Understand your Steel Building
Get familiar with the basic terminology for your metal building
1. Eave Strut
2. Frame Rafter
3. Ridge Cap
4. Gable Trim
5. Corner Column
6. Endwall Girt
7. Endwall Rafter
8. Endwall Columns
9. Corner Trim
10. Sidewall Girt
11. Frame Column
13. Eave Trim
14. Framed Opening Jamb
15. Jamb Trim
16. Framed Opening Header
17. Door Head Trim
18. Roof Slope
Most metal buildings have four outside walls. Two of these walls are called sidewalls. This occurs where the roof meets the walls and aligns parallel to the flush floor without any increase in the height of the walls. The other two walls, called end walls, show a rising line where the walls meet the roof and the height of the walls change.
The point where the sidewalls meet the roof is called the eave. It often has special trim to dress it up or a gutter to catch the rain flow from the roof. The distance from the bottom of the base plate to the point where the roof and sidewall intersect is where the eave height is determined.
Dalal metal buildings have three basic dimensions: span (width), length, and eave height. The span is the distance from the outside of the sidewall girt on one side to the outside of the sidewall girt on the other side. The length is the distance from the outside of the end wall girt on one end wall to the outside of the end wall girt on the other end wall. Eave height is the distance from the bottom of the base plate to the top of the eave strut
Once they are erected, metal buildings can look quite different. There are, however, a number of standard parts and configurations that are common to all. This section concerns itself with standard types of materials, parts, and systems to show how they function to make up the entire building.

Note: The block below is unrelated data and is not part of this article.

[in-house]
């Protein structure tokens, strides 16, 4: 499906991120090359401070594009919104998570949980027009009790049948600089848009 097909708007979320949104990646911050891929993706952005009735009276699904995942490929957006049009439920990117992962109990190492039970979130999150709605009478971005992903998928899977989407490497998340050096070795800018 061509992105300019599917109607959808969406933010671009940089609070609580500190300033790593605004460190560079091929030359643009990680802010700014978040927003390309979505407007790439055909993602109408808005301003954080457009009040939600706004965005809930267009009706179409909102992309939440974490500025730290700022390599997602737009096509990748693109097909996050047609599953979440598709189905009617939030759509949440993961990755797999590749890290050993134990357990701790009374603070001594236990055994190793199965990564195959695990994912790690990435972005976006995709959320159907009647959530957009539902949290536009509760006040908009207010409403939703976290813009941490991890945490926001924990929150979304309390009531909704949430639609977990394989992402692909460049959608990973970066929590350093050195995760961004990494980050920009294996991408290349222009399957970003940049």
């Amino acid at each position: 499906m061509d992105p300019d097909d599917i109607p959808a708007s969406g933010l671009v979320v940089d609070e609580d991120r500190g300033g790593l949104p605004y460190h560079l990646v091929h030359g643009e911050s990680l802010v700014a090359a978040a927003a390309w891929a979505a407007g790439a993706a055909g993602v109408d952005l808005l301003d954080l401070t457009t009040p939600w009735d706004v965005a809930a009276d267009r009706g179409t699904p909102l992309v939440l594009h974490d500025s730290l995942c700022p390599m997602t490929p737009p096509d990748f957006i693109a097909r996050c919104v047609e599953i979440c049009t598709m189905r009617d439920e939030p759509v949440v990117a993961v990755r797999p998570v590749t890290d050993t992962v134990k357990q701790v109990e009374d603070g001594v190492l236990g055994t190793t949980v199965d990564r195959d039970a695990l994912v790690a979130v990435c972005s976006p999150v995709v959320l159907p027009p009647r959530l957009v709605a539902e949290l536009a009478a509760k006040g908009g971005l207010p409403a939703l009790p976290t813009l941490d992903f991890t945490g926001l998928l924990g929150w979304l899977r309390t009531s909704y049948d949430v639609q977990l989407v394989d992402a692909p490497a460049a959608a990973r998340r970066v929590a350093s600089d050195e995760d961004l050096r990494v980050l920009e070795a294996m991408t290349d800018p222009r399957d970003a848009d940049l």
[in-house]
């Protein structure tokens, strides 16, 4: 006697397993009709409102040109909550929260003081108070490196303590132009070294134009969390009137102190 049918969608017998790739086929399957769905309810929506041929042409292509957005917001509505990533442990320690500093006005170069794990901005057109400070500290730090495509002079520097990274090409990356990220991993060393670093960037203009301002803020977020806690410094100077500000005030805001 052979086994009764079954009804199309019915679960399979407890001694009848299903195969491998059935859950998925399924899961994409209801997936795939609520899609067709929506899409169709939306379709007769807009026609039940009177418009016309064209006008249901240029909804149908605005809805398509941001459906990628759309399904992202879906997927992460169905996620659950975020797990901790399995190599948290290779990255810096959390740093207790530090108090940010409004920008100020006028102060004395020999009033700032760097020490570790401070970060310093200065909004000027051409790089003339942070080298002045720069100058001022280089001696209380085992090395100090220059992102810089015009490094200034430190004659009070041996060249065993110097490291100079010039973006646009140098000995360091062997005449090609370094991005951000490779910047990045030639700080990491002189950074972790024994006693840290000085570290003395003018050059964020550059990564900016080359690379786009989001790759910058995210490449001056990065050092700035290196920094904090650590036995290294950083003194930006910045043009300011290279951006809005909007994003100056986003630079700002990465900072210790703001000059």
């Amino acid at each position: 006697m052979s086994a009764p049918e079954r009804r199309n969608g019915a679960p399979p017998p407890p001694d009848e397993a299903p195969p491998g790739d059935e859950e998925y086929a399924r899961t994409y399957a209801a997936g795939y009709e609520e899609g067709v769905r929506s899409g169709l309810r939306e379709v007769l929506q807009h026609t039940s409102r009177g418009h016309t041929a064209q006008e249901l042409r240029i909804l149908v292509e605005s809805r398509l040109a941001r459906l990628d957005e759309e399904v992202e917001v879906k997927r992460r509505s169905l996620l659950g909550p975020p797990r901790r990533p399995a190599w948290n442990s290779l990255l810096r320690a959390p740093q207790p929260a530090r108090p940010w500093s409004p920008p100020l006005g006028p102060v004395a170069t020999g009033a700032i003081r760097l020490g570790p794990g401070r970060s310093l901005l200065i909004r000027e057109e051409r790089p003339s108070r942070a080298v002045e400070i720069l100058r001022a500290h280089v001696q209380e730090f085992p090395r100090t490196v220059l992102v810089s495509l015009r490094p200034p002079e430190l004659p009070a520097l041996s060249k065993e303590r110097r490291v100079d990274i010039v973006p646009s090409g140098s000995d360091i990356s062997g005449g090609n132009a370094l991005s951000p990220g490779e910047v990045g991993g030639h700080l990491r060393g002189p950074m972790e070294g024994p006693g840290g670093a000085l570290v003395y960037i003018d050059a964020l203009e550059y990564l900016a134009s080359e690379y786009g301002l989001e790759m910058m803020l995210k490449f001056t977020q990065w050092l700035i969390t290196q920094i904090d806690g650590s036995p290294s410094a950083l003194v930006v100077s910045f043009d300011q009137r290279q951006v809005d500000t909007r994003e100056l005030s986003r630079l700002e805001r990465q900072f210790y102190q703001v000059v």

All metal buildings are built on top of a foundation. The foundation is generally a concrete slab with concrete footings. The footing is concrete, usually rectangular shaped, poured and formed under a column. A footing distributes the load created by the metal building support member into the supporting soil. Anchor bolts are set in the footing to “anchor” the column or structural members.
A metal base plate is a pre-punched metal plate which comes already welded to the base of the column or structural member. The pre-punched plate fits over the anchor bolts.
If you were to take off the outside covering on the roof and walls of a metal building, you would see something similar to the illustration shown here. This is known as the structural support system, and is divided into the primary support system and the secondary support system.
Primary support systems furnish the main support of the building. The primary structural support system is more often called the main framing system and can be divided in two basic types – clear span and beam and column. Clear span frames have no interior obstructions between the exterior columns. Beam and column or BC frames have one or more interior columns between the exterior columns, supporting some of the vertical load carried by.
Secondary support systems furnish the secondary support of the building. The secondary support consists of purlins, girts, eave struts and bracing members. They distribute the load fro the panel area to the primary member s and horizontal loads such as wind ad seismic.
Get to know more metal building terminology, by checking out our glossary
of a steel building is usually covered by insulated sandwich panels of single skin steel sheets, unless otherwise requested.
A superior pre-painted color finish that remains beautifully tough for years and years, panels are available in a range of contemporary colors. These panels and color trim can be combined to provide a contrasting or complementing finish that is architecturally attractive. Color of choice may be requested at the time of order.
Our panels are usually made of Galvalume. Galvalume panels are formed of steel sheets that have a coating that is about 55 percent aluminum and 45 percent zinc by volume. The result is a steel sheet that is highly corrosive resistant. Galvalume offers the building owner the best features of both aluminum and zinc: the durability and long life of aluminum coatings; and the galvanic protection of zinc coatings.